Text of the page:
Chancellor Rishi Sunak unveiled his fall budget earlier this week and introduced new passenger airfare (APD).
APD will decrease for domestic flights and increase for long-haul flights, and a new tax band has been created for long-haul flights.
Here’s the truth …
The new fares mean that the APD will be lowered for domestic flights and increased for long-haul flights, and a new tax bracket has been created for ultra-long-haul flights.
Ok so air passenger duty is changing, what is that?
Air passenger tax is the tax levied by airlines for each passenger carried on flights from UK airports. Airlines generally pass this charge on to customers. Therefore, it is an “invisible” tax in terms of advertised airfares.
So is it safe to assume it’s going up?
Not for all flights. For domestic travel, the tax has been halved to £ 6.50 per flight. Since this charge is both ways, the cost of a return trip to the UK will be reduced by £ 13, assuming the airlines pass on the savings.
When will it come into effect?
Since April 2023, still a while.
What about flights abroad?
It depends on how far you travel. For flights of less than 2,000 miles, the fare will remain the same. This will cover all EU countries, as well as countries like Turkey, Tunisia and Morocco. A full list can be found under ‘Rates for Air Passenger Service’ at gov.uk.
An easyJet flight from London to Glasgow is estimated to drop from £ 26 to £ 19.50 from April 2023
Are you climbing for longer trips?
Yes. The APD for trips over 2,000 miles, but less than 5,500 miles, is increasing from £ 82 to £ 87.
What about flights over 5,500 miles?
The amount will increase from £ 82 to £ 91.
Is this for all flight classes?
No. The amounts mentioned above are for low rates. Business Class APD on domestic flights will be cut in half, from £ 26 per trip to £ 13.
Meanwhile, the business class APD on flights from 2,000 to 5,500 miles will increase from £ 180 to £ 191, and on flights over 5,500 miles from £ 180 to £ 200.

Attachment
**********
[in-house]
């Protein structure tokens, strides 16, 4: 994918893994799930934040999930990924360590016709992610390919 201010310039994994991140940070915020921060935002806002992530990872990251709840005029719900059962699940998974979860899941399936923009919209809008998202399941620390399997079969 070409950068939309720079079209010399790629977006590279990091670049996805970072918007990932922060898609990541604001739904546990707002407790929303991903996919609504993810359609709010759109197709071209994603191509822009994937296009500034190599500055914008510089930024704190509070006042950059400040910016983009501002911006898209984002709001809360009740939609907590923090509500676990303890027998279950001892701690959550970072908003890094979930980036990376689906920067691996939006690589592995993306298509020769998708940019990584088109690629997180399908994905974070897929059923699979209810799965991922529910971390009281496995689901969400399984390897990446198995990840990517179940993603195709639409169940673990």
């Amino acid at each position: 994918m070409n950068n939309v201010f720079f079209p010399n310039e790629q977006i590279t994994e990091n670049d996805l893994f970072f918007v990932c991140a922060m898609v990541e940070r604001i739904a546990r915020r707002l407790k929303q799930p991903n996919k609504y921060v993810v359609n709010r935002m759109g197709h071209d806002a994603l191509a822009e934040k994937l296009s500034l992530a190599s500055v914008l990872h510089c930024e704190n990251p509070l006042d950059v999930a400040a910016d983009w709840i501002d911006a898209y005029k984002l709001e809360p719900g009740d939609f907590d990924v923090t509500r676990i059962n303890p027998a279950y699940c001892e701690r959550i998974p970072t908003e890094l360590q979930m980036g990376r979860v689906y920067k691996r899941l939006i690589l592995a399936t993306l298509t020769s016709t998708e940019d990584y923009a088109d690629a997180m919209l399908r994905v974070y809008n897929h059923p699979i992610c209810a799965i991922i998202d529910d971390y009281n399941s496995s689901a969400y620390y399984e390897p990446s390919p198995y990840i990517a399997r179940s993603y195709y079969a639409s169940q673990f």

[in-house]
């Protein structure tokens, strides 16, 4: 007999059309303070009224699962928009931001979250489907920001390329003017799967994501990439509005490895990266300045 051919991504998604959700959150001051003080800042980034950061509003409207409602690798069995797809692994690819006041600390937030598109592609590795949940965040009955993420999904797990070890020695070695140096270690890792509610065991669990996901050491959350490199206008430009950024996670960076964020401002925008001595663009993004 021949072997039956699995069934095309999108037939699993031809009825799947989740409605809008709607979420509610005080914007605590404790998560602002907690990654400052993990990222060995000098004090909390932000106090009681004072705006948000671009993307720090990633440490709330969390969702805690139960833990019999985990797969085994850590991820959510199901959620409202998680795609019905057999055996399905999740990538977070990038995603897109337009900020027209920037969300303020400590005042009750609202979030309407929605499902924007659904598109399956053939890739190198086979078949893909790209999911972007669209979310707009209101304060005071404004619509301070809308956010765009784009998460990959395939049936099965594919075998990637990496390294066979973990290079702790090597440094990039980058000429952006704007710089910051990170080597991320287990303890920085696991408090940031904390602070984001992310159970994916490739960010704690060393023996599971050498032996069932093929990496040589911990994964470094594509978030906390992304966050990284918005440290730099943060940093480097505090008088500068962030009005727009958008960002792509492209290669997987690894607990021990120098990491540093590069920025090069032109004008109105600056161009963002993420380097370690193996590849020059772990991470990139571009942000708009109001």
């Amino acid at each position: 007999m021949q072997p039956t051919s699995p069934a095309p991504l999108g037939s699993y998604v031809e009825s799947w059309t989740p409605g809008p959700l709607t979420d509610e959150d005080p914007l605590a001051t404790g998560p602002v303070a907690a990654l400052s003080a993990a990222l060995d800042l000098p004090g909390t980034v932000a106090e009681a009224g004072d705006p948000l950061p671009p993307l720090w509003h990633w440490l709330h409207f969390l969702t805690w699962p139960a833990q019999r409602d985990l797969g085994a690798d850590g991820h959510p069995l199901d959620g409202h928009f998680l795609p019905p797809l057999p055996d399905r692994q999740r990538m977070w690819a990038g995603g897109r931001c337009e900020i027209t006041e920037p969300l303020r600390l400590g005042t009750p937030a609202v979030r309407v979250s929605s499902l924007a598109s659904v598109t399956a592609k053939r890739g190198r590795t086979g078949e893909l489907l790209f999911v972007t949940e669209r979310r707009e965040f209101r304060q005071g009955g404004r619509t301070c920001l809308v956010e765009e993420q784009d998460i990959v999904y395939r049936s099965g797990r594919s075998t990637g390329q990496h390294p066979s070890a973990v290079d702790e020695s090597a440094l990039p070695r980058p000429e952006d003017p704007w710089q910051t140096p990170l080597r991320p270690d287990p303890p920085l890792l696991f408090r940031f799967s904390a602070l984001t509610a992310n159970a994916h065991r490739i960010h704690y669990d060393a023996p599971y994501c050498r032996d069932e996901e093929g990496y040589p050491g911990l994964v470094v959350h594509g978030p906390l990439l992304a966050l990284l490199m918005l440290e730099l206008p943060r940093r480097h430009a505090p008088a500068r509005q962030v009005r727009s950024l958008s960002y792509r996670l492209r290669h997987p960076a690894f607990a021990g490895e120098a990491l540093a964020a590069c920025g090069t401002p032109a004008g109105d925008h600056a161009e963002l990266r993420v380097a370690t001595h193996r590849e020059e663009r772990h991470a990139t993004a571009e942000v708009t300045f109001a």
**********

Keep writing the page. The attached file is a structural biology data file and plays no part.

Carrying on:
What counts as business class?
Any seat that has a step (legroom) of more than 40 inches.
Do you have to pay APD on the return leg?
No. APD is only for flights outside the UK. For flights in, passengers are subject to taxes charged by foreign countries.
New APD fares mean that a long-haul flight from London to Bangkok with Thai Airways would increase from £ 401 to £ 410
What will the likely reaction of the airlines be?
They are likely to convey changes. But most have expressed frustration at rising long-distance rates, which they say are already among the highest in the world. Luis Gallego, head of IAG, which owns British Airways, said the changes “penalize global Britain.”
However, industry trade body Airlines UK is pleased with the drop in the national APD, which it believes will help people get around more easily.
Does the green lobby have something to say?
Yes. Is not happy. With the United Nations Conference on Climate Change COP26 starting tomorrow, environmentalists believe the announcement sends the wrong message. Friends of the Earth said: ‘[It] flies in the face of the climate emergency. The Chancellor should make it cheaper for people to travel by train, not carbon-intensive planes.
Could anything else affect the rates?
Much. Airports are requesting permission from the Civil Aviation Authority to increase passenger fares to recoup losses caused by the pandemic. They are expected to rise from £ 19.60 to £ 30 on January 1 at Heathrow. Then there are concerns about rising oil prices.
Is the cash raised by APD spent on ecological causes?
No. It’s just another way for the Chancellor to raise taxes.